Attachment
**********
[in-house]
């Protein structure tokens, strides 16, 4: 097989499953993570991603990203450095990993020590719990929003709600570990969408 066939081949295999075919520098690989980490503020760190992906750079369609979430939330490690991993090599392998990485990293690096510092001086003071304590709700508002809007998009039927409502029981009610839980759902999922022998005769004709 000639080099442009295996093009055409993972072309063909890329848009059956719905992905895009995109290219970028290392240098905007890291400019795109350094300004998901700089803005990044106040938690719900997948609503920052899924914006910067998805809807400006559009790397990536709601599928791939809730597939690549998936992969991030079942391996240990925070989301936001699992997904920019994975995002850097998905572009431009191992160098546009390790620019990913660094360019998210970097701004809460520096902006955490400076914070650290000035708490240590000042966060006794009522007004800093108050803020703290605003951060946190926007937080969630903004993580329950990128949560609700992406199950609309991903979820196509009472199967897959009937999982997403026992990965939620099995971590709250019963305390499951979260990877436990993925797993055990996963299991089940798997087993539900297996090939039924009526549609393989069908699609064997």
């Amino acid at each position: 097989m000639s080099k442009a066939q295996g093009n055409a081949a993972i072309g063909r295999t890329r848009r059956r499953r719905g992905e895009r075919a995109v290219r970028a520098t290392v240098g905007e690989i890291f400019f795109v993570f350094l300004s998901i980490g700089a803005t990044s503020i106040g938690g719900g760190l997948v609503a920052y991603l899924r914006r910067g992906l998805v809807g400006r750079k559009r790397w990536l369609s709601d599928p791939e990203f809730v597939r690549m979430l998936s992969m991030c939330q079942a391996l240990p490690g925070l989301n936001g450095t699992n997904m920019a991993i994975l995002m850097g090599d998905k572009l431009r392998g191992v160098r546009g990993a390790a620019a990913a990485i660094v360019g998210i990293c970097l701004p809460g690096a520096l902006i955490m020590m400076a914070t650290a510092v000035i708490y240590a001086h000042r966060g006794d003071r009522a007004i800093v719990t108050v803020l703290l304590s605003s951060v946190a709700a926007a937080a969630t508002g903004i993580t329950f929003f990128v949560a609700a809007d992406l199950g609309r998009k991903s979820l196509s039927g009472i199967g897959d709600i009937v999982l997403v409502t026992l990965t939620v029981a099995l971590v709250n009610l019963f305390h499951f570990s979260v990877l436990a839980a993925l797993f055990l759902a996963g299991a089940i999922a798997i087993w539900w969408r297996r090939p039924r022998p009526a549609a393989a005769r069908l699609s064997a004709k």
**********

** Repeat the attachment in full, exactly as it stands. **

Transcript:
[in-house]
């Protein structure tokens, strides 16, 4: 097989499953993570991603990203450095990993020590719990929003709600570990969408 066939081949295999075919520098690989980490503020760190992906750079369609979430939330490690991993090599392998990485990293690096510092001086003071304590709700508002809007998009039927409502029981009610839980759902999922022998005769004709 000639080099442009295996093009055409993972072309063909890329848009059956719905992905895009995109290219970028290392240098905007890291400019795109350094300004998901700089803005990044106040938690719900997948609503920052899924914006910067998805809807400006559009790397990536709601599928791939809730597939690549998936992969991030079942391996240990925070989301936001699992997904920019994975995002850097998905572009431009191992160098546009390790620019990913660094360019998210970097701004809460520096902006955490400076914070650290000035708490240590000042966060006794009522007004800093108050803020703290605003951060946190926007937080969630903004993580329950990128949560609700992406199950609309991903979820196509009472199967897959009937999982997403026992990965939620099995971590709250019963305390499951979260990877436990993925797993055990996963299991089940798997087993539900297996090939039924009526549609393989069908699609064997």
């Amino acid at each position: 097989m000639s080099k442009a066939q295996g093009n055409a081949a993972i072309g063909r295999t890329r848009r059956r499953r719905g992905e895009r075919a995109v290219r970028a520098t290392v240098g905007e690989i890291f400019f795109v993570f350094l300004s998901i980490g700089a803005t990044s503020i106040g938690g719900g760190l997948v609503a920052y991603l899924r914006r910067g992906l998805v809807g400006r750079k559009r790397w990536l369609s709601d599928p791939e990203f809730v597939r690549m979430l998936s992969m991030c939330q079942a391996l240990p490690g925070l989301n936001g450095t699992n997904m920019a991993i994975l995002m850097g090599d998905k572009l431009r392998g191992v160098r546009g990993a390790a620019a990913a990485i660094v360019g998210i990293c970097l701004p809460g690096a520096l902006i955490m020590m400076a914070t650290a510092v000035i708490y240590a001086h000042r966060g006794d003071r009522a007004i800093v719990t108050v803020l703290l304590s605003s951060v946190a709700a926007a937080a969630t508002g903004i993580t329950f929003f990128v949560a609700a809007d992406l199950g609309r998009k991903s979820l196509s039927g009472i199967g897959d709600i009937v999982l997403v409502t026992l990965t939620v029981a099995l971590v709250n009610l019963f305390h499951f570990s979260v990877l436990a839980a993925l797993f055990l759902a996963g299991a089940i999922a798997i087993w539900w969408r297996r090939p039924r022998p009526a549609a393989a005769r069908l699609s064997a004709k």